General Reveals Gulf War Air Strategy : Bombing: A key objective was to neutralize the threat from Irag’s stockpile of biological weapons through precision air attacks.


The threat posed by Iraq’s biological weapons and finding a way to neutralize them posed an ominous challenge to U.S. military commanders at the beginning of the Persian Gulf War, the general in charge of the Allied air war said Tuesday in San Diego.

Air Force Lt. Gen. Charles A. Horner said early reports warned of possible catastrophic consequences if U.S. commanders ordered the destruction of the bunkers and factories where Iraq stored and produced its biological weapons.

Some intelligence reports warned that anthrax and botulism toxins could be released in the destruction and spread by the wind, killing “off every living thing on the Arabian Peninsula,” said Horner, 54, who spoke at a Downtown Kiwanis Club meeting.

But, after further study, an Army expert on germ warfare told the military brass planning Operation Desert Storm that the bacteria that cause anthrax and botulism are vulnerable to sunlight, heat and water. This information led to an Allied strategy for the destruction of Iraq’s biological weapons.


On Tuesday, Horner revealed for the first time the genesis of the U.S. and Allied plan to destroy Iraq’s stockpile of biological weapons and offered an inside look at the planning leading up to and during the Persian Gulf War.

According to Horner, a plan was drawn up to bomb the Iraqi bunkers where the germ weapons were stored with aerial bombs designed to penetrate the hardened bunkers. Once the bunkers were opened, other pilots dropped laser-guided incendiary bombs through the openings to kill the bacteria with fire and heat.

The two bombing runs were followed by other planes that dropped mines around the destroyed bunkers to deny the Iraqis access to any biological weapons that may have survived the bombings, he added.

Among other revelations, Horner, an Iowa native, said that American television reports from Baghdad provided the military with valuable intelligence needed to prosecute the war. In particular, Horner said, CNN correspondent Peter Arnett’s live reports from Baghdad were invaluable “if only to let me know what the weather was like in Baghdad.”


His comments were noteworthy because some U.S. political and military officials complained that Arnett’s reports were too sympathetic to the Iraqi cause.

For Horner, the elimination of Iraqi’s biological warfare threat was just one of the many successful air campaigns that he directed during the Persian Gulf War. Not the least of these was coordinating a massive air strategy involving air forces from nine nations whose training and weapons systems were as diverse as their language and cultures.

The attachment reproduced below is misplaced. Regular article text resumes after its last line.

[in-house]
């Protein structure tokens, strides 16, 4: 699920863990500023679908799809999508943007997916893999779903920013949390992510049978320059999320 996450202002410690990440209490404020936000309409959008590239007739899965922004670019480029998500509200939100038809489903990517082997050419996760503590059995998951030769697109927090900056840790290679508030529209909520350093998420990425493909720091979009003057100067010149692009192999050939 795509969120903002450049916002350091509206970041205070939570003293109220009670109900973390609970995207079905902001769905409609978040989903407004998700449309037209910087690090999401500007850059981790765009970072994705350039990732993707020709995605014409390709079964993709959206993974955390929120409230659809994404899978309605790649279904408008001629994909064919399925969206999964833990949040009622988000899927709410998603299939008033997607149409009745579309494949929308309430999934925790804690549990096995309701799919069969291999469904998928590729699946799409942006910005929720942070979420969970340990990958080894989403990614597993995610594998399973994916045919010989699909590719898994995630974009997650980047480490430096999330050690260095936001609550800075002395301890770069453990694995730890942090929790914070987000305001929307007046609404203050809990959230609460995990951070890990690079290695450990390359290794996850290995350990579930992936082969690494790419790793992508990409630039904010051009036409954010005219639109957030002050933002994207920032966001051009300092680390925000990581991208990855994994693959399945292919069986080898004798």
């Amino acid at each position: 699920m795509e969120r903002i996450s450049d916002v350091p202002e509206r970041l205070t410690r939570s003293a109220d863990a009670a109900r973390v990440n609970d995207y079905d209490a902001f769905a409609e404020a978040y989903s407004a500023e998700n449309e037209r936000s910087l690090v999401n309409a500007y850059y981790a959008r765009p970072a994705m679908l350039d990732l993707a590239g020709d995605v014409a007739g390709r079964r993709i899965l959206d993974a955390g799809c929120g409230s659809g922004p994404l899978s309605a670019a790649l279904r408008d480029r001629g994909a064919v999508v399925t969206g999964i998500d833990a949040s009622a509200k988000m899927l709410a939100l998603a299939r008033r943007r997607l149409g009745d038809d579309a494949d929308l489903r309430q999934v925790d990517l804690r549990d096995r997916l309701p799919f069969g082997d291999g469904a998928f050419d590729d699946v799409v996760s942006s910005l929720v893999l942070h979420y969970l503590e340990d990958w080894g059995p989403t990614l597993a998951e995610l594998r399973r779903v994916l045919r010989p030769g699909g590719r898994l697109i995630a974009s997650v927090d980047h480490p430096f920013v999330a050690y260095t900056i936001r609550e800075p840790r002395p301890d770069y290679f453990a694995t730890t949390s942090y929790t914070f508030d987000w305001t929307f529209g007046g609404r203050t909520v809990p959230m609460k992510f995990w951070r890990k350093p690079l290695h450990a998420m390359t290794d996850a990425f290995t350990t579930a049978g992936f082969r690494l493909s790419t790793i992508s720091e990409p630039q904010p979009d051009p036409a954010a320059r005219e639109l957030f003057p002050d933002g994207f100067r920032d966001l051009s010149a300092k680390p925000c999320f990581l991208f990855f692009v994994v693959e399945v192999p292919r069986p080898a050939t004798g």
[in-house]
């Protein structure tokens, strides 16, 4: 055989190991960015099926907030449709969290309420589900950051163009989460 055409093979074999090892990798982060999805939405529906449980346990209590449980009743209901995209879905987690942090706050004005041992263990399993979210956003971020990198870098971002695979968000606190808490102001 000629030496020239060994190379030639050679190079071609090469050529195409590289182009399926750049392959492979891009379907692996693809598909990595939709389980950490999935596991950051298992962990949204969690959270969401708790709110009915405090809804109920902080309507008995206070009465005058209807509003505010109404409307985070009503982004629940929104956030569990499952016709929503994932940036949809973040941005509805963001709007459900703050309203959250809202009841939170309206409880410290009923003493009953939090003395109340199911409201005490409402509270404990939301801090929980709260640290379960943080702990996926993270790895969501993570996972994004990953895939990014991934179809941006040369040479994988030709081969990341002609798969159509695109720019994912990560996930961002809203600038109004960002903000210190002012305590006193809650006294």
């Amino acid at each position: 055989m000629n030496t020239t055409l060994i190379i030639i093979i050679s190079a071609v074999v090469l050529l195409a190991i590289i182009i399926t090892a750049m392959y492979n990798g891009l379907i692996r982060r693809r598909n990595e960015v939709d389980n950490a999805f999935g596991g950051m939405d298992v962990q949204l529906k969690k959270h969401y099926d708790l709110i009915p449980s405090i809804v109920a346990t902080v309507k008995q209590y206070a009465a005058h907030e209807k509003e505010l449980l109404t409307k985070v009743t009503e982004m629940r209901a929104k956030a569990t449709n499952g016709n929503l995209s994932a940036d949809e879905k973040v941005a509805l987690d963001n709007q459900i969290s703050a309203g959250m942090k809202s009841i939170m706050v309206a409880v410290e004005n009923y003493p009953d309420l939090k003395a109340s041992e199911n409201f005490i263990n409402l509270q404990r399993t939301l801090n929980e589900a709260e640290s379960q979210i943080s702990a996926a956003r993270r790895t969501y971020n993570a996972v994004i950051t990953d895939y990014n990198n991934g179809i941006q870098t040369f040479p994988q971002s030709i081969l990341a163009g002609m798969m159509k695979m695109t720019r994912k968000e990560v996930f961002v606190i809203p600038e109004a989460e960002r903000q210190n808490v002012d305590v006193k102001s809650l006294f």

Although there were numerous incidents of friendly fire involving Allied ground troops, Horner noted that there were no such incidents in the air among the pilots from the Allied air forces.

If Operation Desert Storm showed the devastating role that high-tech weapons play on the modern battlefield, it also defined a new role that lawyers play in the U.S. military’s strategy in “regional conflicts.”


“We had an Air Force lawyer review every target that we struck,” said Horner.

The lawyer was necessary to assure the Pentagon that bombs were not aimed at historical, cultural and religious sites, in violation of international law.

The selection of targets made for one amusing anecdote. Some strategists favored bombing a statue of Hussein in Baghdad, said Horner. The statue was discussed lightheartedly at several meetings, including some involving President Bush and Secretary of Defense Richard Cheney, where targets were picked out.

During one meeting with Cheney, the secretary asked Horner “have you hit that statue of Hussein yet?” The issue was settled by the Air Force lawyer, who declared the statue a work of art and exempt as a bombing target, chuckled Horner.


As practice exercises, U.S. war planners began selecting possible Iraqi targets as far back as April, 1990, about four months before the Iraqi Army invaded Kuwait, said Horner. Although he said that the invasion caught the Pentagon by surprise, Horner added that he and Gen. Norman Schwarzkopf, commander of Allied forces in the Persian Gulf, had studied the possibility of an Iraqi attack.

Once the fighting began, “We planned the air war for two days in advance. We selected targets,” said Horner. ". . . How do you handle a fast-moving war? We created a system that put planes over the battlefield 24 hours a day.”

Midway into the air war, Allied pilots downed several bridges spanning the Tigris and Euphrates rivers, prompting some criticism about bombing targets that were used mainly by civilians. But, Horner said, it was necessary to destroy the bridges because the Iraqis had stretched fiber-optic cables underneath them to communicate with battlefield commanders.

One of the amazing statistics from the Persian Gulf War was that none of the Air Force’s F-117 Stealth fighters was hit by Iraqi anti-aircraft fire, said Horner. This was made even more incredible during the first three days of the air war, when Iraqi anti-aircraft fire over Baghdad was among the heaviest in history.


Despite the Stealth fighter’s success in the war, Horner acknowledged that, at first, he was skeptical about reports that the aircraft was invisible to radar.

“Our scientists told me that the stealth worked. I didn’t believe them. I do now,” Horner said.